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War Photographer
Carol Ann Duffy
In his darkroom he is finally alone
with spools of suffering set out in ordered rows.
The only light is red and softly glo...
Carol Ann Duffy
• On May 1st 2009, Carol Ann Duffy became the UK's twentieth Poet Laureate.
She is one of Britain's best k...
War Photographer
The photos we see in Sunday supplements, adorning posters or
headlines, are taken by real people. These p...
Structure
• 4 stanzas
• 6 lines per stanza
• Regular rhyme scheme – ABBCDD, etc.
WHY?
• Imposes order in the chaos of war
...
Figurative Meaning and Ideas
• Contrast of war zone and daily life in England
• Carelessness and safety of common people
•...
In his darkroom he is finally alone
with spools of suffering set out in ordered rows.
The only light is red and softly glo...
He has a job to do. Solutions slop in trays
beneath his hands which did not tremble then
though seem to now. Rural England...
Something is happening. A stranger’s features
faintly start to twist before his eyes,
a half-formed ghost. He remembers th...
A hundred agonies in black-and-white
from which his editor will pick out five or six
for Sunday’s supplement. The reader’s...
“The dilemma for the
photographer... is the
question of what to do - do
I take the photograph? Or
do I do something to hel...
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War photographer

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War Photographer - analysis

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War photographer

  1. 1. War Photographer Carol Ann Duffy
  2. 2. In his darkroom he is finally alone with spools of suffering set out in ordered rows. The only light is red and softly glows, as though this were a church and he a priest preparing to intone a Mass*. Belfast. Beirut. Phnom Penh. All flesh is grass. He has a job to do. Solutions slop in trays beneath his hands, which did not tremble then though seem to now. Rural England. Home again to ordinary pain which simple weather can dispel, to fields which don’t explode beneath the feet of running children in a nightmare heat. Something is happening. A stranger’s features faintly start to twist before his eyes, a half-formed ghost. He remembers the cries of this man’s wife, how he sought approval without words to do what someone must and how the blood stained into foreign dust. A hundred agonies in black and white from which his editor will pick out five or six for Sunday’s supplement*. The reader’s eyeballs prick with tears between the bath and pre-lunch beers. From the aeroplane he stares impassively at where he earns his living and they do not care. Carol Ann Duffy Mass*: A religious service Sunday’s supplement*: A regular additional section placed in a Sunday newspaper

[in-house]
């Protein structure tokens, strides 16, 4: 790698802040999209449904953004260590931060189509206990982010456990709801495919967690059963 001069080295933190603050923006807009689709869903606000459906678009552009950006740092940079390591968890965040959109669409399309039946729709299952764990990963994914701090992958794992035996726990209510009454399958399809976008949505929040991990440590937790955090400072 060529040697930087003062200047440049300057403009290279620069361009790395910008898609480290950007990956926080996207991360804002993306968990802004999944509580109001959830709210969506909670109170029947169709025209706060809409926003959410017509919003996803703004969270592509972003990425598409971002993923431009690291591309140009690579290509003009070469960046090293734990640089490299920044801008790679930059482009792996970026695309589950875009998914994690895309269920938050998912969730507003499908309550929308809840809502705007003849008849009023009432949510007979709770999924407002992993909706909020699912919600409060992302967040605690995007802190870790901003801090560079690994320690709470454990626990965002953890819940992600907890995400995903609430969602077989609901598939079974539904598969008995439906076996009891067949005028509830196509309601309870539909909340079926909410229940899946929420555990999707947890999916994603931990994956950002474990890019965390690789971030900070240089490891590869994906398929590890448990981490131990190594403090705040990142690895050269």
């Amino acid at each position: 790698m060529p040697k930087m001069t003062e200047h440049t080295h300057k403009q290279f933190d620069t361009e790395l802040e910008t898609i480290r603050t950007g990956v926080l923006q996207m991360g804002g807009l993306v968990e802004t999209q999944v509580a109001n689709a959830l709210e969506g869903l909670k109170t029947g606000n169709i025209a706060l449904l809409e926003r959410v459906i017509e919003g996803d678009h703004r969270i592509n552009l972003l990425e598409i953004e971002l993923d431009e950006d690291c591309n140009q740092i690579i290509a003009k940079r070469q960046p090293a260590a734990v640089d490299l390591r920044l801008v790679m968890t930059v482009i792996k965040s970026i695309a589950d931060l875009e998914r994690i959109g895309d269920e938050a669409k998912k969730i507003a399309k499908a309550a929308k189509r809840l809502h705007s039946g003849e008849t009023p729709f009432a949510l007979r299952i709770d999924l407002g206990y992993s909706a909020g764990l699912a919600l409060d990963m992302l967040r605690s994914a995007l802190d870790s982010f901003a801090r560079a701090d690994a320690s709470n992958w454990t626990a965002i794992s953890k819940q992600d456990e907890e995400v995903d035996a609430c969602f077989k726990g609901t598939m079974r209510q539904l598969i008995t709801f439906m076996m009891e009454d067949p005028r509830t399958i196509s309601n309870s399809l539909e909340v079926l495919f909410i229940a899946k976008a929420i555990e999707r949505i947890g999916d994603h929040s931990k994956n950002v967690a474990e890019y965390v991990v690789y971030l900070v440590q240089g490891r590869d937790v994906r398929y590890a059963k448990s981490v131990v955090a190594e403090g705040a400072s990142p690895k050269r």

3. 3. Carol Ann Duffy • On May 1st 2009, Carol Ann Duffy became the UK's twentieth Poet Laureate. She is one of Britain's best known and most admired poets. Her poems appeal to those who wouldn't usually read poetry and they appear on the national curriculum. • War Photographer comes from Duffy’s friendship with Don McCullin and Philip Jones Griffiths, two well-respected stills photographers who specialised in war photography. • Duffy is fascinated by what makes someone do such a job and how they feel about being in situations where a choice often has to be made between recording horrific events, and helping.
  4. 4. War Photographer The photos we see in Sunday supplements, adorning posters or headlines, are taken by real people. These people place their lives in danger, to help us visualise the horrors of war elsewhere: wars not on our doorstep. These people are War Photographers.